Okay, so I’m no flag-waver. But I’ve always recognized that I was lucky to be born where and when and to whom I was born.
When I was a kid I loved the 4th of July because, firecrackers. And barbecue. And because it seemed a thousand years away from the end of school and two thousand years away from the beginning.
The 4th was always one of those holidays that seemed safe. I didn’t have to pray to the Jesus I didn’t believe in or feel weird because everyone else did. No presents, which was a bummer, but the bonus was that I didn’t have to buy any, either.
Unlike Thanksgiving there wasn’t a giant dead bird in a pan, there was a giant dead cow on a grill. Plus it was hot, everyone was in the backyard, the adults were all drunk by noon, and the kids could therefore do whatever they wanted.
As a kid I had read all the “We Were There” history books in the school library, and especially loved “We Were There at Lexington and Concord.” The Revolutionary War seemed so pure and simple. Evil Britain came to tax our tea parties, so valorous silversmiths fought Indians while building the Transcontinental Railroad as George Washington fought the Battle of Valley Forge as Thomas Jefferson wrote the Constitution and Ben Franklin invented electricity while flying a kite over the Delaware River as King George was slain by Ethan Allen and the Green Mountain Boys over by Mt. Rushmore.
It was an exciting time for a little kid to live, and the 4th was the perfect day to celebrate the final conquest of General Thomas Jefferson at the head of the ragtag American army singing La Marseillaise and Yankee Doodle as they whupped the bloody British at the town of New Orleans.
As I got older and rode my bike more I got more skeptical about everything. I saw things on my bike that didn’t comport with Admiral Jefferson’s siege of Vicksburg and his “damn the torpedoes” assault in Mobile Bay. I turned over “all men are created equal” in my mind as, pedaling, I saw that not only were men created unequal, but far worse, they were treated unequal.
And then as I got really older, the new history about Jefferson’s stature as a benign slaveholder began to trickle out of various scholars’ pens until it became a torrent, then a tsunami. This article in the Smithsonian from 2014 makes it clear that Jefferson was a rapist who ordered the torture of the small children enslaved in his nail factory. His never attempted ideals about the equality of men were, by the 1790s, dead and gone with his arithmetical discovery that simply owning slaves earned a guaranteed 4% profit due to what he termed their “increase.”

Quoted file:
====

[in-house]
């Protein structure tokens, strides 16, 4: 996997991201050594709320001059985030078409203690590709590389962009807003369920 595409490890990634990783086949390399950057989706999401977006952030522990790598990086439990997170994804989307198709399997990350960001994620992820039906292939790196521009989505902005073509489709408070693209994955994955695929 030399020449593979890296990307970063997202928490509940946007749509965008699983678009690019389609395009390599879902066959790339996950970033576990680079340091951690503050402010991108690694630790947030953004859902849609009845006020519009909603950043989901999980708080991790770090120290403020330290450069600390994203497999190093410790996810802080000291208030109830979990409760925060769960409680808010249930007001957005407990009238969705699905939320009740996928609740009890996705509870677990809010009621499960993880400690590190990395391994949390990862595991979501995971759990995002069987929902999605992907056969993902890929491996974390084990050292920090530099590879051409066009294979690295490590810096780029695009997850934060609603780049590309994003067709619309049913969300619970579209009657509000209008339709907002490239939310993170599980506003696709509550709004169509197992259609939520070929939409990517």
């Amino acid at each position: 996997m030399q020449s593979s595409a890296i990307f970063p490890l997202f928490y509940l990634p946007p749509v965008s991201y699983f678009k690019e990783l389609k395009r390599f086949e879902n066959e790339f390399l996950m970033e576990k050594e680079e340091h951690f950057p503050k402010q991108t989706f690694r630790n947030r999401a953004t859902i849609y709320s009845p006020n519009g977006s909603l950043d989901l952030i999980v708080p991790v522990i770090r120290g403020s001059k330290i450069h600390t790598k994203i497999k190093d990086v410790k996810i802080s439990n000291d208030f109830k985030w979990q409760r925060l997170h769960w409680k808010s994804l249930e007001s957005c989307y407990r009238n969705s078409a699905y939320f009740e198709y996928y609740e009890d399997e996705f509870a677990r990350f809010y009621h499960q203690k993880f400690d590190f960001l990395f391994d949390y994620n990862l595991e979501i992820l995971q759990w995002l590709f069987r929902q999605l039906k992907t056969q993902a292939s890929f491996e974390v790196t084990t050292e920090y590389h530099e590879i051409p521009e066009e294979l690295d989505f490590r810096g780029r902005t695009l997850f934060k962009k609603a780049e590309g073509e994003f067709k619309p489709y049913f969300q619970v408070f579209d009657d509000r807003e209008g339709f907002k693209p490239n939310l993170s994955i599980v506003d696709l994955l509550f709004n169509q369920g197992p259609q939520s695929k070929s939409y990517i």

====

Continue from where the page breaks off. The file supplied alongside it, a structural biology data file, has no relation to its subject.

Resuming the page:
In plainer English, this means that he had calculated, had put a number, to the true economic value of slavery, which lay in the sexual intercourse and impregnation of people held against their will, leading to the birth of infants who in turn became slaves and producers of more slaves. The beauty of the equation for Jefferson and every white male slaveholder? Jefferson the pedophile could literally fuck his way to wealth. The more children of child-bearing age he raped, the richer he became. It’s undisputed that the genetic link between Jefferson and his slaves began at least with his father’s rape and fathering of slave children, and that the African and English commingling of genes continued throughout Jefferson’s life. No serious scholar seriously disputes that Jefferson had continual sex with enslaved women and children throughout his life. Because they were enslaved and thus deprived of free will, by definition, there was never consent. Not one time. Never.
So what is it we’re celebrating when say that July 4th is a holiday? Are we celebrating a nation that was founded on a principle, “all men are created equal,” when it’s undisputed that the author of that phrase believed nor practiced nothing of the sort?
Are we celebrating the Constitution, a formalist, legal, slave-holding document dedicated to the maintenance of the slave trade and of slavery?
Perhaps we’re giving a thumbs-up to the “long con” that led to the theft of land and dispersal of Native American communities?
I think that we all need holidays. They’ve been around as long as there have been people, days to celebrate myths, foundational stories, births, deaths, resurrections, and the mysteries of the universe. We need holidays, “holy days,” to remind us that we’re parts of a whole, a whole that we’ll never really understand of fully grasp.
And as I was pedaling up a long hill yesterday, thinking about the evil of my slaveholding forebears, I also thought that we need July 4 as well, as a holiday to think about, contemplate, and reflect on the extent to which this nation exists by the grace of its black citizens, their contributions to our national weal, their ongoing struggle, and our duty, today, to do something about it.
The Independence Day we all need is the the one that gives us independence from the lies of the past and lets us depend instead on what we all know to be right, the simplest law ever made: Do unto others.
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